Articles

Daily articles carefully curated by the All About Jazz staff. Read our popular and future articles.

ALBUM REVIEW

Jacob Young/David Rothenberg/Sidiki Camara: They Say Humans Exist

Read "They Say Humans Exist" reviewed by Geno Thackara

"Is it enough to watch a flower grow?" Jacob Young muses over a slow-drifting cloud of clarinet and light percussion. “Is it enough to just be, to mind our own business?" If that sounds too much like coffeehouse open-mic poetry, the natural spirit behind it is genuine enough, and the vague spoken words only pop up briefly at the bookends of this short-and-sweet free-improv outing. This trio is thinking of big things--the title represents what aliens might say upon first ...

INTERVIEW

Jacob Young: On ECM, founding a label and finding the "drama" in the music

Read "Jacob Young: On ECM, founding a label and finding the "drama" in the music" reviewed by Friedrich Kunzmann

There's a lot to be said about musical excellence in versatility when it comes to guitarist Jacob Young. The Norwegian fret-acrobat came to international prominence in the early 2000s, when ECM's Manfred Eicher detected his remarkable chops and subsequently recorded and released Young's debut Evening Falls (2004) for the prestigious German label. Two more sessions followed with 2006's Sideways and Forever Young in 2014—all of which met with great critical acclaim. But even a couple of years before, upon returning ...

ALBUM REVIEW

Siril Malmedal Hauge & Jacob Young: Last Things

Read "Last Things" reviewed by Geno Thackara

Personal, thoughtful, starkly minimal and yet sublimely atmospheric--this is the kind of session that's terribly easy to overlook, but if it tried to grab your attention, that would really defeat the purpose. The appeal of Last Things is in its disarming straight-from- the-heart intimacy. Simple but never simplistic, it offers the aural equivalent of late-night relaxation amid soft warm lights. Though Siril Malmedal Hauge croons that there is “no time to lose at all" on the alluring smoky ...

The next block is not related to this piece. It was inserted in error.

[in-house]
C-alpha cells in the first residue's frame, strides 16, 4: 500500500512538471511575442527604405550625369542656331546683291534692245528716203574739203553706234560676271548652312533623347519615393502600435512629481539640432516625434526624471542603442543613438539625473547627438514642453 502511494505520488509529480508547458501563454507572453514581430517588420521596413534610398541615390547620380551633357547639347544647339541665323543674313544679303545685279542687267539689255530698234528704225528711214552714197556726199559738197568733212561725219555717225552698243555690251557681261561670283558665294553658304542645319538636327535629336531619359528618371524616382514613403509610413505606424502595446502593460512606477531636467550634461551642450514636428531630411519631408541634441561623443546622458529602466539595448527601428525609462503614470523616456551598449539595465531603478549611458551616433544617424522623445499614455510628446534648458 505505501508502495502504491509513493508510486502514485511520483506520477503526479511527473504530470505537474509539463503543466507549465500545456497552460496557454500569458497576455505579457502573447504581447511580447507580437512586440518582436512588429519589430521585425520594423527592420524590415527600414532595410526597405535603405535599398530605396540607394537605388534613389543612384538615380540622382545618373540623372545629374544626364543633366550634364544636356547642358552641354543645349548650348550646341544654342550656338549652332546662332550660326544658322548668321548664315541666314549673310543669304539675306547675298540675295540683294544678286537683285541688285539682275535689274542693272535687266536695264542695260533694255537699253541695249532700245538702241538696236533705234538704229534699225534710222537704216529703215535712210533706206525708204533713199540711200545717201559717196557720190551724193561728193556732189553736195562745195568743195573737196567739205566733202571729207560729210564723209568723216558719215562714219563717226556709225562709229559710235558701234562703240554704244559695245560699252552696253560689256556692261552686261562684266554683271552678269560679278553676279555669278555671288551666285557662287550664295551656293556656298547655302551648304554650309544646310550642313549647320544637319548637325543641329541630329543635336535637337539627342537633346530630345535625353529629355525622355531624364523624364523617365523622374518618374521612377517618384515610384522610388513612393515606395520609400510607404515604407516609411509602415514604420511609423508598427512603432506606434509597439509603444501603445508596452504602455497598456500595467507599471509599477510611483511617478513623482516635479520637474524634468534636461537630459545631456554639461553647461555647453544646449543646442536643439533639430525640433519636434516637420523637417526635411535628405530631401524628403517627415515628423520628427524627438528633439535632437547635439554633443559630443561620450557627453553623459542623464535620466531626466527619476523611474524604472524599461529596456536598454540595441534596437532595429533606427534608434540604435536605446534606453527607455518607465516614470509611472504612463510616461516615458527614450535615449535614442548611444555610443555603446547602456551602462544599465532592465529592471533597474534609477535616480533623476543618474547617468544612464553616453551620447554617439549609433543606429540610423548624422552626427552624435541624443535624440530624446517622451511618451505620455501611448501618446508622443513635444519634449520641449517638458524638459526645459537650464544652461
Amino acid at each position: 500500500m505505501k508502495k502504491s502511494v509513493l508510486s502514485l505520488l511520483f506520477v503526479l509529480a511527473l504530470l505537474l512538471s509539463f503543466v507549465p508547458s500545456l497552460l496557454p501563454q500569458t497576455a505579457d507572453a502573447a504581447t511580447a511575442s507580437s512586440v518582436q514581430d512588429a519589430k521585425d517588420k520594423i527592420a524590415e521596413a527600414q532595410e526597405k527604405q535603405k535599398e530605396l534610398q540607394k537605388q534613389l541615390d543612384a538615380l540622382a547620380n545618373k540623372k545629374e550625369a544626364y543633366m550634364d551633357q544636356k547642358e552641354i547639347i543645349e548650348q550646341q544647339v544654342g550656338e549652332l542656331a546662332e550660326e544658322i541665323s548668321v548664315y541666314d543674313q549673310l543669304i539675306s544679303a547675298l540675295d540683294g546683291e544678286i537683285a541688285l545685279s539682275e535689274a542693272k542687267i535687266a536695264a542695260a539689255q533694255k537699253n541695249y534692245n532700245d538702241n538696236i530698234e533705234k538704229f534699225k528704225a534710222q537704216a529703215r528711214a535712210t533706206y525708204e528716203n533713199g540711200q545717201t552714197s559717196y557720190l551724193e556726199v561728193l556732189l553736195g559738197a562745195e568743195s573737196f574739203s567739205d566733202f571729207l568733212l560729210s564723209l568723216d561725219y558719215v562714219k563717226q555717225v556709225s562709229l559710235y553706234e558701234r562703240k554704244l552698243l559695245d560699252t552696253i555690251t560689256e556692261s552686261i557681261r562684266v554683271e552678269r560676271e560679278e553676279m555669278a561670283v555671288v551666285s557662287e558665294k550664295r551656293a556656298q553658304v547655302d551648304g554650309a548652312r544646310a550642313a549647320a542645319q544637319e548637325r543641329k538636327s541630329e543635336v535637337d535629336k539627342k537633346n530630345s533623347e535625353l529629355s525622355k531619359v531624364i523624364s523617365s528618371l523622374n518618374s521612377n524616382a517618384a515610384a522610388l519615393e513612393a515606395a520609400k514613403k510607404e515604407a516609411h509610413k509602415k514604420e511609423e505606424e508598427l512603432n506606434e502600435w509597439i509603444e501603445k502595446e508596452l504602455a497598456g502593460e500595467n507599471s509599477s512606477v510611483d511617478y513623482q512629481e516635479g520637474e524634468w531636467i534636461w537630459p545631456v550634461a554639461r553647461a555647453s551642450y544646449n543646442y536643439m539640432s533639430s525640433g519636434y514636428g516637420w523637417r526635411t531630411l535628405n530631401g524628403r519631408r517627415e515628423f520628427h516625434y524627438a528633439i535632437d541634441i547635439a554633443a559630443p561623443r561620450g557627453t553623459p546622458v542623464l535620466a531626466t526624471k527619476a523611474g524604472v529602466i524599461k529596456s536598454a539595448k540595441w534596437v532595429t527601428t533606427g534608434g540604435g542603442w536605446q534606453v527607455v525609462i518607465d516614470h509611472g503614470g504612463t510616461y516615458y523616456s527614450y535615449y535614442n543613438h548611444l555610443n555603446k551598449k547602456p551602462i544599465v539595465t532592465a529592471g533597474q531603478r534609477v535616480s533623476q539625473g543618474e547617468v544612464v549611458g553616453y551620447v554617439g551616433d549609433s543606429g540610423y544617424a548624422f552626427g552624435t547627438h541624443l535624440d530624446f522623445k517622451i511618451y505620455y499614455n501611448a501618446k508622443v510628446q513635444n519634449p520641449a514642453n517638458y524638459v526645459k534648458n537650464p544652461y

EXTENDED ANALYSIS

Jacob Young: Forever Young

Read "Jacob Young: Forever Young" reviewed by John Kelman

While all groups aim for the kind of collective chemistry that can make, for example, five people speak with a single voice, how they get there can vary significantly. In some cases there's instantaneous chemistry; in other cases, it comes from pre-existing relationships amongst various permutations and combinations of its members; in still other instances it is something that simply develops over time. On Forever Young, guitarist Jacob Young leverages both the relationships that have come before amongst the members ...

ALBUM REVIEW

Young / Powell / Vespestad: Anthem

Read "Anthem" reviewed by John Kelman

Public perception can often be misleading. Those only familiar with Jacob Young's ECM recordings, including the sublime Evening Falls (2004), inevitably think of him as a painstakingly lyrical guitarist, informed by Jim Hall's economical forward- thinking and penchant for the sound of a warm, organic hollowbody or steely acoustic instrument. But that's only part of the story. Prior to recording for ECM, Young released three albums on Norway's NORCD and Curling Legs labels, positing a closer affiliation to the American ...

ALBUM REVIEW

Jacob Young: Sideways

Read "Sideways" reviewed by Martin Gladu

"Everything in nature is reborn within the circle of life, and shines with new brightness, hope and promises." These words, by writer/illustrator Flavia Weedn, find echo in Lillehammer, Norway-born Jacob Young's “Near South End," a spirit-lifting composition featured on Sideways, his second effort for ECM.Cold-water streams start running anew, licking away slick patches of silvery, translucent ice. Damp dead leaves of summer past moisten the earth, and leave in the cool breeze that blows foreheads bare, an odoriferous ...

ALBUM REVIEW

Jacob Young: Sideways

Read "Sideways" reviewed by John Kelman

Born of an American father and Norwegian mother, Jacob Young's 2004 ECM debut, Evening Falls, may have introduced him to a more global audience, but he'd already been active on the Norwegian scene for a decade, releasing three albums for smaller independent labels. Still, with a strong quintet that is now back for Sideways, the guitarist seemed to make a quantum leap, with a clearer and more mature musical vision. Young's compositional economy and spare playing have ...


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